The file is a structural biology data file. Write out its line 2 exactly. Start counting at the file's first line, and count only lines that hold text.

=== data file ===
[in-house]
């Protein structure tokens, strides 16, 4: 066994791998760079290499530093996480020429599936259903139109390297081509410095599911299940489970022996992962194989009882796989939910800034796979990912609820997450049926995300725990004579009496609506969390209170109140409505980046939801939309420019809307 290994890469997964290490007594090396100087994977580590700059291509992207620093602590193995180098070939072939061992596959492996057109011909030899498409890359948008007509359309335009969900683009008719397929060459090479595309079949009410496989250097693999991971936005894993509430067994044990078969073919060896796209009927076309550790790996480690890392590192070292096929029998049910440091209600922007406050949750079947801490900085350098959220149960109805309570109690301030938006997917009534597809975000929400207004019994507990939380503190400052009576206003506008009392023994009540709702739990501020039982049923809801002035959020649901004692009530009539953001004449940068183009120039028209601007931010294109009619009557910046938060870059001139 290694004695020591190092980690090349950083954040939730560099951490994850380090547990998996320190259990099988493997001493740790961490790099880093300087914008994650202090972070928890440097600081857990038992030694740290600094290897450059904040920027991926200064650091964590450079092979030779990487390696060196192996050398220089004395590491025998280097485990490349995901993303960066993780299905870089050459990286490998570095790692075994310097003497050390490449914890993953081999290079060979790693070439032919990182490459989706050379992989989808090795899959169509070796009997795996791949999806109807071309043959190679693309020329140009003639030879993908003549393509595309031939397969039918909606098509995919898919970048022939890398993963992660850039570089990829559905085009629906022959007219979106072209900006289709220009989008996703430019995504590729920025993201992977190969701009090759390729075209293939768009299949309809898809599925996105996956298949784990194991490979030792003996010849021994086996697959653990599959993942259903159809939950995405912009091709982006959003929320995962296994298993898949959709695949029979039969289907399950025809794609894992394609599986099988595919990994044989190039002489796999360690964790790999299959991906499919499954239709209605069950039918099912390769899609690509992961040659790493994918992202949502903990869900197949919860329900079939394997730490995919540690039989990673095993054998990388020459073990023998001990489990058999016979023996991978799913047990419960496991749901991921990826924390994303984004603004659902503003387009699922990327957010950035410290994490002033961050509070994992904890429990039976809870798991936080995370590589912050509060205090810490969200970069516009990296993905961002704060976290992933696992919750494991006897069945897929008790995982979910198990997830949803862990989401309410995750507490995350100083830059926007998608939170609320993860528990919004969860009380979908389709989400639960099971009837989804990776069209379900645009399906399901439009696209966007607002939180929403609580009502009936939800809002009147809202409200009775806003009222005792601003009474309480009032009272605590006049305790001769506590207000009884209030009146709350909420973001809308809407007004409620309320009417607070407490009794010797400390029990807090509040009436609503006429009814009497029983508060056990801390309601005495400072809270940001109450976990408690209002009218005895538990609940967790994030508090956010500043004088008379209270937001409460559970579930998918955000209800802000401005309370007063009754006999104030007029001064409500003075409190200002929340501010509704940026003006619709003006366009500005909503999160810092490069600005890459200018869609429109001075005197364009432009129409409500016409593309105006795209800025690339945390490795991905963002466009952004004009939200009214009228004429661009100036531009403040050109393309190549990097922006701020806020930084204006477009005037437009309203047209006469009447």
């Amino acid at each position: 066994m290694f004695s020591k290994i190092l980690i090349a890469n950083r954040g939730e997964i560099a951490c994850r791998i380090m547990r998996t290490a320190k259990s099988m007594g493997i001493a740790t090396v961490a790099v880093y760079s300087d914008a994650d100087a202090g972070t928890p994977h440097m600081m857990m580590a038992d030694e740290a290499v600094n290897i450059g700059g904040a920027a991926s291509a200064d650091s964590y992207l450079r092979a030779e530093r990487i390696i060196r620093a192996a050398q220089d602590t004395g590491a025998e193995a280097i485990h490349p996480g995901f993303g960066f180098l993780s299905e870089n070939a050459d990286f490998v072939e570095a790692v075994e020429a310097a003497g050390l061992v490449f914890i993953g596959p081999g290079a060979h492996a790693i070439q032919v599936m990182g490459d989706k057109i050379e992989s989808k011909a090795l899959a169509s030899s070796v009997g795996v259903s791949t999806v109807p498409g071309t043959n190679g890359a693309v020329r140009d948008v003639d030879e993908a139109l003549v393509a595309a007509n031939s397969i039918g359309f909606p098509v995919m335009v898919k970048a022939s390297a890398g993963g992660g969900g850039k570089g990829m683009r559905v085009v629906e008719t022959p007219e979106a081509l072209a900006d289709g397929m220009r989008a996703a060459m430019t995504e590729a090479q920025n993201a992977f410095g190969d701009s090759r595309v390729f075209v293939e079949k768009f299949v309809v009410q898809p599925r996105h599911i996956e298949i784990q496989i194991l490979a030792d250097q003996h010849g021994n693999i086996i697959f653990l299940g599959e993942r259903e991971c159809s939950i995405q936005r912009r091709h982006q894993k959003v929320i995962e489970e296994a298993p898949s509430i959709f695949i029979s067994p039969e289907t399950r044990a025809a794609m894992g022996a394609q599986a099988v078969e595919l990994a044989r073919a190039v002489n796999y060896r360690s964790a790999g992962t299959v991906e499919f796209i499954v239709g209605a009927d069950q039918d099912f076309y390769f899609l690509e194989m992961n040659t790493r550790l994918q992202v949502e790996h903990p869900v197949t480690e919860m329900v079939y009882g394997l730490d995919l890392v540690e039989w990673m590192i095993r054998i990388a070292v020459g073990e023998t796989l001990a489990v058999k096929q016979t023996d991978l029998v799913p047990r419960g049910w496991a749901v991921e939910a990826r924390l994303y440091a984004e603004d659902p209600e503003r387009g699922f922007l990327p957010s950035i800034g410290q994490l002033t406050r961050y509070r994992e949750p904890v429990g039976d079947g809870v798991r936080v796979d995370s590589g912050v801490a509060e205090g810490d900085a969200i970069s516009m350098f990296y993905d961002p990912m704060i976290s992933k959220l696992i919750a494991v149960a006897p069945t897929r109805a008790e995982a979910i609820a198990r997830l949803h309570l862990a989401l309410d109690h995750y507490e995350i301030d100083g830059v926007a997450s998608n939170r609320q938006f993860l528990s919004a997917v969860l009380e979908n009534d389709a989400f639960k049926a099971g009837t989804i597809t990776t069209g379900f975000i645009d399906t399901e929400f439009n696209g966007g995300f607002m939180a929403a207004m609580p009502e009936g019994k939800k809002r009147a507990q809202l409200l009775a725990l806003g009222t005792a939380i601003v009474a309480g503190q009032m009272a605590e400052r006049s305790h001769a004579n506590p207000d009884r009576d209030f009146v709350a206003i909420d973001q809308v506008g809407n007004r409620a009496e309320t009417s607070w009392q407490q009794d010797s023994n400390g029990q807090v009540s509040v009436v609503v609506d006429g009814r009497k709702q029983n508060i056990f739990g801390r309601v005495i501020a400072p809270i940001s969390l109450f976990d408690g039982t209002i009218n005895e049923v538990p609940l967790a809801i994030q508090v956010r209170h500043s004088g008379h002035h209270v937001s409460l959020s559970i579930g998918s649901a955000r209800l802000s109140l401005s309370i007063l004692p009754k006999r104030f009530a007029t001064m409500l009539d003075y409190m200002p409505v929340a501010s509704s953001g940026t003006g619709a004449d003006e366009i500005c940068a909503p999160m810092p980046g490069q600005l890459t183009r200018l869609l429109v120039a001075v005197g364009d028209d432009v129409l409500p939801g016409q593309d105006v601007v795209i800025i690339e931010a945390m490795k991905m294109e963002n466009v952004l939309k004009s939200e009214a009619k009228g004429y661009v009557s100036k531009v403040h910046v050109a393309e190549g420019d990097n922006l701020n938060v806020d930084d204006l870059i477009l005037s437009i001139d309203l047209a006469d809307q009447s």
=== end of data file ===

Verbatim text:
């Protein structure tokens, strides 16, 4: 066994791998760079290499530093996480020429599936259903139109390297081509410095599911299940489970022996992962194989009882796989939910800034796979990912609820997450049926995300725990004579009496609506969390209170109140409505980046939801939309420019809307 290994890469997964290490007594090396100087994977580590700059291509992207620093602590193995180098070939072939061992596959492996057109011909030899498409890359948008007509359309335009969900683009008719397929060459090479595309079949009410496989250097693999991971936005894993509430067994044990078969073919060896796209009927076309550790790996480690890392590192070292096929029998049910440091209600922007406050949750079947801490900085350098959220149960109805309570109690301030938006997917009534597809975000929400207004019994507990939380503190400052009576206003506008009392023994009540709702739990501020039982049923809801002035959020649901004692009530009539953001004449940068183009120039028209601007931010294109009619009557910046938060870059001139 290694004695020591190092980690090349950083954040939730560099951490994850380090547990998996320190259990099988493997001493740790961490790099880093300087914008994650202090972070928890440097600081857990038992030694740290600094290897450059904040920027991926200064650091964590450079092979030779990487390696060196192996050398220089004395590491025998280097485990490349995901993303960066993780299905870089050459990286490998570095790692075994310097003497050390490449914890993953081999290079060979790693070439032919990182490459989706050379992989989808090795899959169509070796009997795996791949999806109807071309043959190679693309020329140009003639030879993908003549393509595309031939397969039918909606098509995919898919970048022939890398993963992660850039570089990829559905085009629906022959007219979106072209900006289709220009989008996703430019995504590729920025993201992977190969701009090759390729075209293939768009299949309809898809599925996105996956298949784990194991490979030792003996010849021994086996697959653990599959993942259903159809939950995405912009091709982006959003929320995962296994298993898949959709695949029979039969289907399950025809794609894992394609599986099988595919990994044989190039002489796999360690964790790999299959991906499919499954239709209605069950039918099912390769899609690509992961040659790493994918992202949502903990869900197949919860329900079939394997730490995919540690039989990673095993054998990388020459073990023998001990489990058999016979023996991978799913047990419960496991749901991921990826924390994303984004603004659902503003387009699922990327957010950035410290994490002033961050509070994992904890429990039976809870798991936080995370590589912050509060205090810490969200970069516009990296993905961002704060976290992933696992919750494991006897069945897929008790995982979910198990997830949803862990989401309410995750507490995350100083830059926007998608939170609320993860528990919004969860009380979908389709989400639960099971009837989804990776069209379900645009399906399901439009696209966007607002939180929403609580009502009936939800809002009147809202409200009775806003009222005792601003009474309480009032009272605590006049305790001769506590207000009884209030009146709350909420973001809308809407007004409620309320009417607070407490009794010797400390029990807090509040009436609503006429009814009497029983508060056990801390309601005495400072809270940001109450976990408690209002009218005895538990609940967790994030508090956010500043004088008379209270937001409460559970579930998918955000209800802000401005309370007063009754006999104030007029001064409500003075409190200002929340501010509704940026003006619709003006366009500005909503999160810092490069600005890459200018869609429109001075005197364009432009129409409500016409593309105006795209800025690339945390490795991905963002466009952004004009939200009214009228004429661009100036531009403040050109393309190549990097922006701020806020930084204006477009005037437009309203047209006469009447």